In Nigeria, unions are building the capacities of members who find themselves on the frontlines of the climate crisis, said Moradeke Abiodun-Badru, a former officer of Solidarity Center partner the National Association of Nigeria Nurses and Midwives (NANNM), health professional, gender expert and global union Public Service International’s (PSI) West Africa project coordinator.
In Nigeria’s north, where 65 percent of surveyed families in Yobe state reported involvement in farming, two-thirds of last year’s crops were lost to drought.
“Women must be empowered as agents of social change,” said Abiodun-Badru, adding that refugee camps in the north are mostly populated by women and children fleeing regional violence caused in part by the hunger and poverty associated with ever-increasing drought conditions—including competition between farmers and herders for scarce resources.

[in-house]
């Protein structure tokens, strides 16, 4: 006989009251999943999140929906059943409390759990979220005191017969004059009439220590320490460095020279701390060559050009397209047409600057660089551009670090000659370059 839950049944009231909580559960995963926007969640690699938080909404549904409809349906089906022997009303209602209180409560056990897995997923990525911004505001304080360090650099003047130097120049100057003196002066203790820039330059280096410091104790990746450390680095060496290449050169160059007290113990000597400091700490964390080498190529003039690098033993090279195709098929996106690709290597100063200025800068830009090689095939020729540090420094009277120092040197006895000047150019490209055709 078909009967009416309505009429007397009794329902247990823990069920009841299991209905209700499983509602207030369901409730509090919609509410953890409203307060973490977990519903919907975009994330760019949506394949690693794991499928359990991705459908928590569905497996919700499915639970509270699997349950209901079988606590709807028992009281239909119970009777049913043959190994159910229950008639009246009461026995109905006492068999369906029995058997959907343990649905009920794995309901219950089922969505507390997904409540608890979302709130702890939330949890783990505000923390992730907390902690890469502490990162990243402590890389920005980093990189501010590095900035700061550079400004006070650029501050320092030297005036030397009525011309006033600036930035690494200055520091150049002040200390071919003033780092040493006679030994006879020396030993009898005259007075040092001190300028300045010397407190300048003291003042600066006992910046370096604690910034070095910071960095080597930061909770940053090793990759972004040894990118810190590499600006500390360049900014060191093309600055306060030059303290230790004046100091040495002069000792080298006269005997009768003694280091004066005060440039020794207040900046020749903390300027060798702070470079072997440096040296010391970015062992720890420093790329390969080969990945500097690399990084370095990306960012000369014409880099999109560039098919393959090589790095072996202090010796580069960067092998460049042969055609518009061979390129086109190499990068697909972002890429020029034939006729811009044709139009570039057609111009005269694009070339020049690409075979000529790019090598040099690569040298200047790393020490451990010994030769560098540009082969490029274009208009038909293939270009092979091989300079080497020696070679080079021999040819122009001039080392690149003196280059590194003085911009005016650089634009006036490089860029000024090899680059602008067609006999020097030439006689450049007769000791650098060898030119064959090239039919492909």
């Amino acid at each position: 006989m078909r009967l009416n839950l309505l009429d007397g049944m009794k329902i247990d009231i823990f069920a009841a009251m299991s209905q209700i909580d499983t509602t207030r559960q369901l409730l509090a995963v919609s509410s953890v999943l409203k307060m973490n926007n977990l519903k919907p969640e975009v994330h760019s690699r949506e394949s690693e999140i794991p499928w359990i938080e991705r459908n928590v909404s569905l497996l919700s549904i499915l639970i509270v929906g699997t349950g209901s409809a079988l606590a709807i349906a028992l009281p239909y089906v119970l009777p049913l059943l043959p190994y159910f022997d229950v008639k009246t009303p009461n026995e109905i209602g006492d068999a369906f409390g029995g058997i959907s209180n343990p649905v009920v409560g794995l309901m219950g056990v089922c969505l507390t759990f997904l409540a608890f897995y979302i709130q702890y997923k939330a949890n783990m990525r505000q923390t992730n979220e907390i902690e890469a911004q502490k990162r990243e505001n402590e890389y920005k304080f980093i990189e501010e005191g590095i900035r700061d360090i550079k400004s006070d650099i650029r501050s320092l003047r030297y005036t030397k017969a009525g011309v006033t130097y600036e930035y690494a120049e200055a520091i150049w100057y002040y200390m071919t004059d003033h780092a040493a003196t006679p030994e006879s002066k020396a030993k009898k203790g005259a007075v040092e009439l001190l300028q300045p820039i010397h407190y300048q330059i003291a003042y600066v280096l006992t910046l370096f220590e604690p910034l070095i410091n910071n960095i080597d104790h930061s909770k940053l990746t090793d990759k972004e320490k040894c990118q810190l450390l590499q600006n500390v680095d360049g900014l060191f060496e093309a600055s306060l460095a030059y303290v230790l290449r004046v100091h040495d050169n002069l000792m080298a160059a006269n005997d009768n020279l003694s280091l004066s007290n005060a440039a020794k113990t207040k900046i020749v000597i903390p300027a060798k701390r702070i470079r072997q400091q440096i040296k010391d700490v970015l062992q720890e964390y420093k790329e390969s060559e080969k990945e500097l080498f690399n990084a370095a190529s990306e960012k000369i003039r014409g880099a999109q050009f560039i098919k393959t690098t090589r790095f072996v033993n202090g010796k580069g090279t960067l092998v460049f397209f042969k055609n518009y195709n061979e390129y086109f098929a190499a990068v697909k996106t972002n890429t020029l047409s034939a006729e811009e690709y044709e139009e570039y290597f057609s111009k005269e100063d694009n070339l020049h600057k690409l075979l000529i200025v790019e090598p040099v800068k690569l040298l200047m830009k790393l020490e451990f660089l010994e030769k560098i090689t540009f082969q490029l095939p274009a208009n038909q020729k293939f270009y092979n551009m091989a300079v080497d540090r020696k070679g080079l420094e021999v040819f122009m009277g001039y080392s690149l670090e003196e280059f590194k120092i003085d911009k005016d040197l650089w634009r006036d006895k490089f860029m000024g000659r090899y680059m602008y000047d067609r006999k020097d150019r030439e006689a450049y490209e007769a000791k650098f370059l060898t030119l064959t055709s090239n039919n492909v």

Climate change impacts are increasing so rapidly they could soon overwhelm the ability of nature and humanity to adapt, concluded a report by a panel of experts appointed by the United Nations earlier this year.
Last year’s World Bank Africa’s Pulse report—which is focused on the economic impact of climate change adaption on sub-Saharan Africa—found that the African continent’s mean surface temperature has risen at an even faster pace than that of the rest of the world, with 2020 being the fourth-warmest year since 1910. Rises in temperature and rainfall changes have fueled an increase in the frequency and intensity of extreme weather events across the continent and at a faster pace than in the rest of the world. Drought frequency nearly tripled, the number of storms quadrupled and floods increased more than tenfold finds the report when comparing the period 1970-1979 to the period 2010-2019.
“We believe that human rights are at the core of solutions to people who are displaced or must migrate,” Abiodun-Badru said.